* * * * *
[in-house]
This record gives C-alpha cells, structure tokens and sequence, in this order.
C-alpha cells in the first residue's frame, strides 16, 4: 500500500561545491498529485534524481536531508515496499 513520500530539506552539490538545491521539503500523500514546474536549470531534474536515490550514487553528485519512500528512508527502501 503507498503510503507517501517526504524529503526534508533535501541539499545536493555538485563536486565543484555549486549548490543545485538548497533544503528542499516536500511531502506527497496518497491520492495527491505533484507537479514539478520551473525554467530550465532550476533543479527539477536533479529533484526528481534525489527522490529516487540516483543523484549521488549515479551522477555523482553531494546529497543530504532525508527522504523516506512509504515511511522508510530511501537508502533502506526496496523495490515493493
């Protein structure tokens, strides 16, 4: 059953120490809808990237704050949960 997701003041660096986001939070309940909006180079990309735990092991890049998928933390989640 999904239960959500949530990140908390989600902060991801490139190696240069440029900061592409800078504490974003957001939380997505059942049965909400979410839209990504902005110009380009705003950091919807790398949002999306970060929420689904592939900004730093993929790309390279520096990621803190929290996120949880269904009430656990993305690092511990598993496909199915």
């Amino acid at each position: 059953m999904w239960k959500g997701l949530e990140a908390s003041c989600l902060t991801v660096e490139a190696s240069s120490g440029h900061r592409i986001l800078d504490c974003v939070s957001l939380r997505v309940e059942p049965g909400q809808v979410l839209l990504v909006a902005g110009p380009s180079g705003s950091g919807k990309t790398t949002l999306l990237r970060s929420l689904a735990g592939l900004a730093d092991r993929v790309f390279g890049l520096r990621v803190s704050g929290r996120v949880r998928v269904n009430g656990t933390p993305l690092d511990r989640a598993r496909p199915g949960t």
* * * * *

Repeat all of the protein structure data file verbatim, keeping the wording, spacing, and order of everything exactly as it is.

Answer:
[in-house]
This record gives C-alpha cells, structure tokens and sequence, in this order.
C-alpha cells in the first residue's frame, strides 16, 4: 500500500561545491498529485534524481536531508515496499 513520500530539506552539490538545491521539503500523500514546474536549470531534474536515490550514487553528485519512500528512508527502501 503507498503510503507517501517526504524529503526534508533535501541539499545536493555538485563536486565543484555549486549548490543545485538548497533544503528542499516536500511531502506527497496518497491520492495527491505533484507537479514539478520551473525554467530550465532550476533543479527539477536533479529533484526528481534525489527522490529516487540516483543523484549521488549515479551522477555523482553531494546529497543530504532525508527522504523516506512509504515511511522508510530511501537508502533502506526496496523495490515493493
């Protein structure tokens, strides 16, 4: 059953120490809808990237704050949960 997701003041660096986001939070309940909006180079990309735990092991890049998928933390989640 999904239960959500949530990140908390989600902060991801490139190696240069440029900061592409800078504490974003957001939380997505059942049965909400979410839209990504902005110009380009705003950091919807790398949002999306970060929420689904592939900004730093993929790309390279520096990621803190929290996120949880269904009430656990993305690092511990598993496909199915």
């Amino acid at each position: 059953m999904w239960k959500g997701l949530e990140a908390s003041c989600l902060t991801v660096e490139a190696s240069s120490g440029h900061r592409i986001l800078d504490c974003v939070s957001l939380r997505v309940e059942p049965g909400q809808v979410l839209l990504v909006a902005g110009p380009s180079g705003s950091g919807k990309t790398t949002l999306l990237r970060s929420l689904a735990g592939l900004a730093d092991r993929v790309f390279g890049l520096r990621v803190s704050g929290r996120v949880r998928v269904n009430g656990t933390p993305l690092d511990r989640a598993r496909p199915g949960t």